BOB ABERNETHY, anchor: In the U.S. and Europe, the other best-known Buddhist leader, besides the Dalai Lama, is the renowned Vietnamese Buddhist monk, Thich Nhat Hanh. He, too, has been on a U.S. tour, ended this past week — speaking, leading retreats, and promoting his latest of more than 75 books, Creating True Peace.
Many people may find Nhat Hanh’s teachings Utopian, but he is convinced they are practical and proven. He has opposed violence for more than 50 years. Martin Luther King, Jr. nominated him for a Nobel Peace Prize.
Nhat Hanh insists he is a monk, not a politician. But as he toured the U.S. he spoke not only of Buddhist practices but also — often and critically — of American policies in the Middle East.
We caught up with Thich Nhat Hanh during late afternoon rush hour on Capitol Hill, in Washington. Shielding his eyes from the sun, he practiced his customary attentive, so-called mindful walking — to the Library of Congress to talk to Members of Congress, and others, about peace in a world of terrorism. He said since 9-11 the level of hate and violence has gone up. He blamed America’s use of force.
THICH NHAT HANH: Using violence to suppress violence is not the correct way. America has to wake up to that reality.
ABERNETHY: That’s not a sentiment you hear everyday at the Capitol. Nor is Nhat Hanh’s recommendation to this bitterly divided Congress that its members practice what he calls deep listening (to each other) and gentle speech.
Nhat Hanh became a Zen Buddhist monk when he was 16. His title “Thich” means, symbolically, in Vietnamese, that he is a member of the Buddha’s extended family.
During the Vietnam War, Nhat Hanh actively opposed the fighting, offending all sides. He developed what he called Engaged Buddhism: going beyond meditation to campaign for peace, care for refugees and help rebuild bombed villages.
NHAT HANH: If you hear the bombs falling, you know, you know that you have to go out and help.
ABERNETHY: Because of his anti-war activities, Nhat Hanh had to leave Vietnam. In the 1980s, he founded a Buddhist community in France and has spent most of the years since teaching, leading retreats and writing. In all, he has written more than 75 books.
Nhat Hanh’s message emphasizes simple practices. Concentration on every activity — walking, breathing, eating, everything. He says this mindfulness leads to understanding the roots of suffering, which encourages compassion that can dissolve anger.
On this year’s U.S. visit, he led private retreats for several members of Congress in Washington, and for police officers in Wisconsin.
I asked him what Buddhism has to say to people of other religions.
NHAT HANH: I think if Buddhism can help, it is the concrete methods of practice. We have the same kind of teaching, but in Buddhism there are more concrete tools.
There are ways to transform and to reduce the amount of suffering in our families, in our schools. We, as practitioners of transformation and healing, we know how to do it, how to reduce the level of violence.
ABERNETHY: Are there times when it is right to use violence in order to protect yourself, or your family, or nation?
NHAT HANH: If you see someone who is trying to shoot, to destroy, you have to do your best in order to prevent him or her to do so. You must. But you must do it out of your compassion, of your willingness to protect, and not out of anger. That is the key.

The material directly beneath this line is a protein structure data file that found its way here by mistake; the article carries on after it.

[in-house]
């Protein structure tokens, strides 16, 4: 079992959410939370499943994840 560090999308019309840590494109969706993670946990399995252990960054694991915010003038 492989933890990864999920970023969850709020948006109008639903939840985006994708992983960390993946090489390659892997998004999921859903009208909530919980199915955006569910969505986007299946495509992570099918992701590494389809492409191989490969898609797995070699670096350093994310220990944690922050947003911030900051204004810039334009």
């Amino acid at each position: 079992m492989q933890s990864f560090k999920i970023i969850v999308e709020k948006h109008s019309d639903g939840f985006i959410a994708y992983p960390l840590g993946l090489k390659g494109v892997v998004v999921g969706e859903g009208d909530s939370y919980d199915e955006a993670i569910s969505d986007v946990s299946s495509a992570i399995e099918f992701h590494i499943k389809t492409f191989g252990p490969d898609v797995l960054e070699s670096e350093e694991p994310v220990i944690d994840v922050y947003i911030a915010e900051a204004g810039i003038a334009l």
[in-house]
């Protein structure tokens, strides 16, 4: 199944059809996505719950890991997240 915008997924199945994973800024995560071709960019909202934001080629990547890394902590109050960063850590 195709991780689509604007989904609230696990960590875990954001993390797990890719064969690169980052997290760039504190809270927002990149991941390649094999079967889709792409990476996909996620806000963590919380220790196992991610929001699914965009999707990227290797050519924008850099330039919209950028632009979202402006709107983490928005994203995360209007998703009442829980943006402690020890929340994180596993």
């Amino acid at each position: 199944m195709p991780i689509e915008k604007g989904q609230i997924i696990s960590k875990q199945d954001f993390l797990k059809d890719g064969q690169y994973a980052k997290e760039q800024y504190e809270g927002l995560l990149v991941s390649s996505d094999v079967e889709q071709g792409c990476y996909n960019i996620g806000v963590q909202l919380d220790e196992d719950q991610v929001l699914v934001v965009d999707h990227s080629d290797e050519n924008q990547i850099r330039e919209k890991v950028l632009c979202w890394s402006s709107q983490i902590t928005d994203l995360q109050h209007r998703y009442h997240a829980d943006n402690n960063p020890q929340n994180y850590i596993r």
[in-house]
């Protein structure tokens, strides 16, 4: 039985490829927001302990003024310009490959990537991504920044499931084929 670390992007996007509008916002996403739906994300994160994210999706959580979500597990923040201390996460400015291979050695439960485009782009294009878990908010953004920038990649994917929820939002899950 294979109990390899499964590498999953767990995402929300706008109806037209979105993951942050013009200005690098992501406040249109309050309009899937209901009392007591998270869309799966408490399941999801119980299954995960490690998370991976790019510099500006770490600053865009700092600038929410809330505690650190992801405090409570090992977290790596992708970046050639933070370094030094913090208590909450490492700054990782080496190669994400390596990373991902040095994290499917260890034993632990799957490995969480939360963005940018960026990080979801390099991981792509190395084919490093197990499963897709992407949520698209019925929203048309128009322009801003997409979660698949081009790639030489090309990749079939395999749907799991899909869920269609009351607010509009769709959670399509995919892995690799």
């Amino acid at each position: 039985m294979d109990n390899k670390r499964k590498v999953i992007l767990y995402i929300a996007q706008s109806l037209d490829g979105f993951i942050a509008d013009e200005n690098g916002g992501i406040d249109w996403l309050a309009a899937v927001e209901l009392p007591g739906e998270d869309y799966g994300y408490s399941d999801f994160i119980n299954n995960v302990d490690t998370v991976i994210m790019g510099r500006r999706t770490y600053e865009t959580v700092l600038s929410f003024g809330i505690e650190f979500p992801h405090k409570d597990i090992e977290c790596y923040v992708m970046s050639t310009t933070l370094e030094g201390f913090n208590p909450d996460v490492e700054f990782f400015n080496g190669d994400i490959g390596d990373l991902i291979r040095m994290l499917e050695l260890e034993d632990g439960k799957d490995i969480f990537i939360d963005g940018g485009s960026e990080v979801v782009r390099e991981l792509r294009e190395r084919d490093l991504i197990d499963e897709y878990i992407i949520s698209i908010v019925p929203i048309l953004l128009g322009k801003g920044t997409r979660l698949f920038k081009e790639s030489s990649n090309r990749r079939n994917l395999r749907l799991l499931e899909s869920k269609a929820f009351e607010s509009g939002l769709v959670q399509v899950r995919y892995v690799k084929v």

ABERNETHY: Can a person be both a Buddhist and a Christian?
NHAT HANH: Sure. There are many, many Christians who practice Buddhism and they become better and better Christians all the time.
ABERNETHY: Nhat Hanh thinks violence in America has increased in recent years. He says one reason is too much production and consumption of the wrong kinds of things — movies and television, for instance, that stimulate craving and violence.
NHAT HANH: I think we have the Statue of Liberty on the East Coast. But in the name of freedom, people have done a lot of damage. I think we have to build a Statue of Responsibility on the West Coast in order to counterbalance. Because liberty without responsibility is not true liberty. We are not free to destroy.
ABERNETHY: The continuing struggle in Iraq triggered questions for Nhat Hanh everywhere he went.
NHAT HANH: I think America is now caught in Iraq, like in Vietnam not very long ago. And you believed that search and destroy is the right path. But the more you continued that kind of operation, the more Communists you created, and finally you had to withdraw. I am afraid that you are doing exactly the same thing in Iraq.
The only way for Americans to get emancipated from this situation is to help build the United Nations into a real body of peace so that the United Nations would take over the problem of Iraq and the Middle East. America is powerful enough to do that.
ABERNETHY: At the Washington Hebrew Congregation, and elsewhere, Nhat Hanh made the same appeal for more UN authority. He also urged Americans to lobby their elected officials.
NHAT HANH: We have to offer them our insight, our compassion. We cannot just afford for them to be surrounded by advisers who do not have that insight, that compassion.
ABERNETHY: There was no way to tell how many people here agreed with Nhat Hanh, but there was no doubt about their interest in what he had to say.
Thich Nhat Hanh has scheduled a retreat for Israelis and Palestinians next month in France. He has done this before, and he says — for those attending — it always brings reconciliation.